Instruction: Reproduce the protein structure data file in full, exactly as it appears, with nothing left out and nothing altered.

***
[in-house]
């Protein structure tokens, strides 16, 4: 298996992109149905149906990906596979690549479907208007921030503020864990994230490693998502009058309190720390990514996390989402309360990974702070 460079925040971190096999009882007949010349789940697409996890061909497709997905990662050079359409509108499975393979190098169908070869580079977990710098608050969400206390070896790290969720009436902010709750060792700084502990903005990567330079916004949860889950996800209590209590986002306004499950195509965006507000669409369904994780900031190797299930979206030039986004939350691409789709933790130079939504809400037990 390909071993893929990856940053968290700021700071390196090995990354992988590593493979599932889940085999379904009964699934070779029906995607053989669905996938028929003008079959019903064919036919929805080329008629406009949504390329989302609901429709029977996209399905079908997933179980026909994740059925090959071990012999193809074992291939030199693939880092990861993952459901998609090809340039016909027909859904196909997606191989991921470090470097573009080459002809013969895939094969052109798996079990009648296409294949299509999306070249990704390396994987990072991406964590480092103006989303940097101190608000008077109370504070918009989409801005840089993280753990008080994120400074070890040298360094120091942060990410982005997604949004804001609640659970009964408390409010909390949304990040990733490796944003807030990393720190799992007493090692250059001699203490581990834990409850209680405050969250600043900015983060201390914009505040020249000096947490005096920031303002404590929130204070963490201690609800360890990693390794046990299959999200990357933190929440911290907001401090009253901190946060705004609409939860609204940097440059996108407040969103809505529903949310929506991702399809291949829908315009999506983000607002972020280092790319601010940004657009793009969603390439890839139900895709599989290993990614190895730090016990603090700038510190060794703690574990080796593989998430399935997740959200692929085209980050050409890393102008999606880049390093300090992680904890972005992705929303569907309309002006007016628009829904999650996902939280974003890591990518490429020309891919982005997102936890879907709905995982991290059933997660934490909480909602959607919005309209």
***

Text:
[in-house]
């Protein structure tokens, strides 16, 4: 298996992109149905149906990906596979690549479907208007921030503020864990994230490693998502009058309190720390990514996390989402309360990974702070 460079925040971190096999009882007949010349789940697409996890061909497709997905990662050079359409509108499975393979190098169908070869580079977990710098608050969400206390070896790290969720009436902010709750060792700084502990903005990567330079916004949860889950996800209590209590986002306004499950195509965006507000669409369904994780900031190797299930979206030039986004939350691409789709933790130079939504809400037990 390909071993893929990856940053968290700021700071390196090995990354992988590593493979599932889940085999379904009964699934070779029906995607053989669905996938028929003008079959019903064919036919929805080329008629406009949504390329989302609901429709029977996209399905079908997933179980026909994740059925090959071990012999193809074992291939030199693939880092990861993952459901998609090809340039016909027909859904196909997606191989991921470090470097573009080459002809013969895939094969052109798996079990009648296409294949299509999306070249990704390396994987990072991406964590480092103006989303940097101190608000008077109370504070918009989409801005840089993280753990008080994120400074070890040298360094120091942060990410982005997604949004804001609640659970009964408390409010909390949304990040990733490796944003807030990393720190799992007493090692250059001699203490581990834990409850209680405050969250600043900015983060201390914009505040020249000096947490005096920031303002404590929130204070963490201690609800360890990693390794046990299959999200990357933190929440911290907001401090009253901190946060705004609409939860609204940097440059996108407040969103809505529903949310929506991702399809291949829908315009999506983000607002972020280092790319601010940004657009793009969603390439890839139900895709599989290993990614190895730090016990603090700038510190060794703690574990080796593989998430399935997740959200692929085209980050050409890393102008999606880049390093300090992680904890972005992705929303569907309309002006007016628009829904999650996902939280974003890591990518490429020309891919982005997102936890879907709905995982991290059933997660934490909480909602959607919005309209």